Co-sponsored by Cornell Cinema, the Institute for German Cultural Studies, and PG Kino
Designated Tuesdays at 7:15 pm in the Schwartz Center Film Forum
Feb 7 Abschied von gestern (Yesterday Girl), 1966 (1 hour 30 Mins)
March 13 Artisten in der Zirkuskuppel, ratlos (Artists in the Ring, Perplexed), 1968 (1 hour 43 mins)
Apr 3 Die Macht der Gefühle (The Power of Emotion), 1983 (1 hour 55 mins)
Apr 24 Deutschland im Herbst (Germany in Autumn), 1978 (2 hours 3 mins)
Before Werner Herzog or Rainer Werner Fassbinder there was Alexander Kluge. One of the first auteurs of the New German Cinema, Kluge was a guiding light for a generation of filmmakers intent on challenging post-war Germany’s “Papa’s Cinema” in the name of rebellion, critique and confrontation with the nation’s traumatic past and tumultuous present. Kluge began his career as a novelist and lawyer, but following the advice of philosopher and critic Theodor Adorno soon started working in the film industry, acting as an assistant for Fritz Lang during the legendary director’s return to German filmmaking. Signing the landmark Oberhausen Manifesto in 1962, Kluge joined his filmmaking peers in support of short films and features capable of critically educating viewers in a politicized era marked by Cold War politics, student rebellion and intergenerational conflict. Starting in the mid-sixties Kluge would make a string of thoughtful masterpieces vitally linked to his times as well as to his parallel career as an author and philosopher, with groundbreaking works on the importance of art forms like cinema for producing new public spheres. Ever the engaged, timely critic, Kluge has most recently made two ambitious films exploring the global financial crisis. Looking back on his career and the greater achievements of New German Cinema, Kluge remarked, “We felt responsible for drawing society's attention to things. Precisely because we were not powerful we had to grasp everything.”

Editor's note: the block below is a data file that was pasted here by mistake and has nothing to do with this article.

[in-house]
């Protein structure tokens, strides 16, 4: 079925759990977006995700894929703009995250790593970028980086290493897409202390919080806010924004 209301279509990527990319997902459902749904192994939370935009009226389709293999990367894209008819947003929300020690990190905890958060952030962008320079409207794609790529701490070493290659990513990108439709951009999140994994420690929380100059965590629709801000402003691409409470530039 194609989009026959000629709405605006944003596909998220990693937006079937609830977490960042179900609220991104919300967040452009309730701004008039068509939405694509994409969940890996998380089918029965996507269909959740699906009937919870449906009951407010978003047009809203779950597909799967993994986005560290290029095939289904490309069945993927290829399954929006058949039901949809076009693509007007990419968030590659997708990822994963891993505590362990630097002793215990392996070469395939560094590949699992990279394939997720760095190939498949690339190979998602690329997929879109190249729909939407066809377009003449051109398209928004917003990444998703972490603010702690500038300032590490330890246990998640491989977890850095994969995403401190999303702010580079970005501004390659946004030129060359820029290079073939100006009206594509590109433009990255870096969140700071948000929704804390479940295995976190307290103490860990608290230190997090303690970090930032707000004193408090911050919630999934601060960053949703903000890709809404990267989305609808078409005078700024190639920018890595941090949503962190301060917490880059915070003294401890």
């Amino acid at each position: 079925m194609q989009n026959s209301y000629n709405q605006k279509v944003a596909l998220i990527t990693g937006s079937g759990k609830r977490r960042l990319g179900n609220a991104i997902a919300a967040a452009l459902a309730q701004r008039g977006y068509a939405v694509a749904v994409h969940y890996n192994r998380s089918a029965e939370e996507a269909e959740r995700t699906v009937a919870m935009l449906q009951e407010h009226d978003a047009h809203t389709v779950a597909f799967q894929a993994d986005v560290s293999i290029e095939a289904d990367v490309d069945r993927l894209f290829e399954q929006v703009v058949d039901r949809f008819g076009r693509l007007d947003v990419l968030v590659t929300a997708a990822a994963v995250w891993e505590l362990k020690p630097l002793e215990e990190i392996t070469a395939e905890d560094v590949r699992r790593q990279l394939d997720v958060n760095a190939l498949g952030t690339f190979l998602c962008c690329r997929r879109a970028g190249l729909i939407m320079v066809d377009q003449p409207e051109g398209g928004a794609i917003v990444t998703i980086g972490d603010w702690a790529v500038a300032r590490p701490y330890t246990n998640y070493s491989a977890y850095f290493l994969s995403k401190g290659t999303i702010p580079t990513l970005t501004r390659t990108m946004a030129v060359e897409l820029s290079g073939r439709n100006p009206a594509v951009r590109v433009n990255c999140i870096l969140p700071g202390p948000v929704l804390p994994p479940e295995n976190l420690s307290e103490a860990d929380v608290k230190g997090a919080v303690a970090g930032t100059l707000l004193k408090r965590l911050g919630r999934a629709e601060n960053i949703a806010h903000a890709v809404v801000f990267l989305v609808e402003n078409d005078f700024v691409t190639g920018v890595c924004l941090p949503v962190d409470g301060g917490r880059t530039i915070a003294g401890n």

This winter Cornell Cinema is pleased to present four of Alexander Kluge’s greatest films. His first full-length feature, Yesterday Girl (1966), casts the director’s sister as a young East German crossing the Berlin Wall in search of career opportunities, drifting from job to job on the rough fringes of her new home. Hailed as a breakthrough in post-war German cinema, Kluge adapts the style and concerns of New Wave filmmakers like Jean-Luc Godard for a powerful and poetic critique of West German life. His next film, Artists in the Ring: Perplexed (1968), would win the Golden Bear at Venice in the heady year of 1968, sparking controversy and intense debate. A collage of its times, Artists follows a circus as it transforms from entertaining spectacle into revolutionary experiment, with Kluge exploring the possibility for popular culture to challenge audiences to think critically about their country’s past and future. Organized and overseen by Kluge, Germany in Autumn (1978) is a landmark project, a compendium of short works by the leading lights of New German Cinema, with segments directed by Rainer Werner Fassbinder and Volker Schlöndorff. Examining the political terrorism of the Red Army Faction as it impacted West German politics, media and everyday life in the mid-seventies, Autumn uses a blend of documentary portraits and fictional tales to construct a searing portrait of a violent, fearful turning point in German history. One of Kluge’s most philosophically probing films, The Power of Emotions (1983) is a moving and evocative examination of the fleeting, immaterial emotions that seem to rise out of a hum-drum world of objects, things and commodities. A collage of stories, documentary footage and narrated film essays, Emotions is comprised of chapters detailing, among other intriguing topics, the justice system, the history of opera and the industrial revolution.
The series is cosponsored with PG Kino and the Institute for German Cultural Studies, and is being offered in conjunction with Professor Leslie Adelson’s German Studies graduate seminar on Kluge as a literary author. The screenings are offered for free and will be introduced by Brían Hanrahan, Faculty Fellow in the Dept. of Theatre, Film & Dance, who will also lead post-screening discussions.
For more information please visit the Cornell Cinema website